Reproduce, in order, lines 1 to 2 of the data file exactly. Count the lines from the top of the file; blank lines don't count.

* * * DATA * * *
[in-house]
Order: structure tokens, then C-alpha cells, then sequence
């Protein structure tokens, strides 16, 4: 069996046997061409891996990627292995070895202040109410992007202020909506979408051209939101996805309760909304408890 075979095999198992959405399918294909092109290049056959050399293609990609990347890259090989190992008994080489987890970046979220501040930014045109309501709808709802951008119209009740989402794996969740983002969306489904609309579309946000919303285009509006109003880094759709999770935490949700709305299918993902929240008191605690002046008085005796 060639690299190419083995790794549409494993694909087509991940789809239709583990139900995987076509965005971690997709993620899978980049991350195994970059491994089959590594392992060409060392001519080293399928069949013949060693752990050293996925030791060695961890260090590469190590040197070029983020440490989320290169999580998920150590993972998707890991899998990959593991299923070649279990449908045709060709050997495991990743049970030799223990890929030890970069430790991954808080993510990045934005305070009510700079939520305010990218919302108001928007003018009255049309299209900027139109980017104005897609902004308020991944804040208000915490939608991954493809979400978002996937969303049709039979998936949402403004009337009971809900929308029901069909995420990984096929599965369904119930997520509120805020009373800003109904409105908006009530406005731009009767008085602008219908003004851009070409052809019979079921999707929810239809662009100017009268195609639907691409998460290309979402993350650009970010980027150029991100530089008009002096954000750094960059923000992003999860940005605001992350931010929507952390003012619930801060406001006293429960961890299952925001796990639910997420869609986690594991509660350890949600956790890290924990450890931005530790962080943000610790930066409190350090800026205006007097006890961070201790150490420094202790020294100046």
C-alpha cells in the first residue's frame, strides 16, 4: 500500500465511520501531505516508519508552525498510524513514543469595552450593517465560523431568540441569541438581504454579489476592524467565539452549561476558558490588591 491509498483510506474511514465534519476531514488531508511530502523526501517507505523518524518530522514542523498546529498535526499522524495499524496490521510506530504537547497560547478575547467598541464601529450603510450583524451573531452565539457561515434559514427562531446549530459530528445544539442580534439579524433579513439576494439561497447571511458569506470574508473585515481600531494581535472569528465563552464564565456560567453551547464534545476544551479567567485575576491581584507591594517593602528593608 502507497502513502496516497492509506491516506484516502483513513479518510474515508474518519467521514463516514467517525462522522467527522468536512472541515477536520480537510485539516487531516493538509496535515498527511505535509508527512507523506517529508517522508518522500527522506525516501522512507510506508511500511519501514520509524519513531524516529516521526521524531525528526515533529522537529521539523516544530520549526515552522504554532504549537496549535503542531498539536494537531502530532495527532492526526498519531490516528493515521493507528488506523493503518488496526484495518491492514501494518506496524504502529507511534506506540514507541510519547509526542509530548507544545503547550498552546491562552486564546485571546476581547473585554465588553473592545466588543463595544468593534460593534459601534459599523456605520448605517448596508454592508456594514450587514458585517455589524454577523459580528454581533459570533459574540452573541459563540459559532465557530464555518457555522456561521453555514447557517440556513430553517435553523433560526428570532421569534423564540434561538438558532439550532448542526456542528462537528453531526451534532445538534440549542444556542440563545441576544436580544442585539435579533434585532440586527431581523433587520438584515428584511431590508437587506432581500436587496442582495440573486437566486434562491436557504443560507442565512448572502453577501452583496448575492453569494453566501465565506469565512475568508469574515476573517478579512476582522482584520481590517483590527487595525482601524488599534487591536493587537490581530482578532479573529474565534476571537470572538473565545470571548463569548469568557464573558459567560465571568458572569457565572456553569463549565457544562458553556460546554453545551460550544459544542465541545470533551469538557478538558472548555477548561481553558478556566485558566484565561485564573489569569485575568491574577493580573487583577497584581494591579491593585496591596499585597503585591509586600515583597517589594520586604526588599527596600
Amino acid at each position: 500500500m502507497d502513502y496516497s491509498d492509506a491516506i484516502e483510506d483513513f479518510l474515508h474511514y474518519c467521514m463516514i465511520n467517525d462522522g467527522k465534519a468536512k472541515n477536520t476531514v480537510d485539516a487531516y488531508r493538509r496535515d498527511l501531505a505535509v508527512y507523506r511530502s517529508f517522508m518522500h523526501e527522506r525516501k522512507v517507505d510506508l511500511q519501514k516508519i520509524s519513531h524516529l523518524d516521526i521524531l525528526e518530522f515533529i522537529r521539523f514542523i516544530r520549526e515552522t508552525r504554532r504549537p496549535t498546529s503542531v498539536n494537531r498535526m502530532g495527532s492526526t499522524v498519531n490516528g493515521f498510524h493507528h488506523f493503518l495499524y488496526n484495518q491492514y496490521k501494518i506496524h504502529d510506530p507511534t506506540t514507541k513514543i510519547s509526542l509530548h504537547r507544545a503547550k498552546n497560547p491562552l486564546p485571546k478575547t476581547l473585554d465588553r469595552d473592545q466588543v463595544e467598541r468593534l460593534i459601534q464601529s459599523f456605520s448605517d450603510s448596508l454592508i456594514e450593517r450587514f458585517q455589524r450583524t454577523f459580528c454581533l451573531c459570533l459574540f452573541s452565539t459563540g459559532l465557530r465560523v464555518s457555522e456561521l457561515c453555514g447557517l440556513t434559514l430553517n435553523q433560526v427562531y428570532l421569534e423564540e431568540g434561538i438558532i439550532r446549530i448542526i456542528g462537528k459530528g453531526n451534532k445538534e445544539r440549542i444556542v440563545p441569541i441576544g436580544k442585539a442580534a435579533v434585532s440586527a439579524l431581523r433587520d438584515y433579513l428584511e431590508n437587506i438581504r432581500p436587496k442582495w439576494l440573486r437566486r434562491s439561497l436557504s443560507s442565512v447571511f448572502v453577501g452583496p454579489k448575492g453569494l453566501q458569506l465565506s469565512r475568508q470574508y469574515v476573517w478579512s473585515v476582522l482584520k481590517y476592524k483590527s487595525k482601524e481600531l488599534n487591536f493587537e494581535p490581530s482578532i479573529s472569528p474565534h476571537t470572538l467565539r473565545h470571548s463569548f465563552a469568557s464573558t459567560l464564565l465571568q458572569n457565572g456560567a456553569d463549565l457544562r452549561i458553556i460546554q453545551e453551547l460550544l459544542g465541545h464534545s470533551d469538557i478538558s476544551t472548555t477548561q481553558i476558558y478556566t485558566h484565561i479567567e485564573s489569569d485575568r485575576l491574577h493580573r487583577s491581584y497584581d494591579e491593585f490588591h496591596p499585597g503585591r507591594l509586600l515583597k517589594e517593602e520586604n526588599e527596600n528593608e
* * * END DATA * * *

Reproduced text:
[in-house]
Order: structure tokens, then C-alpha cells, then sequence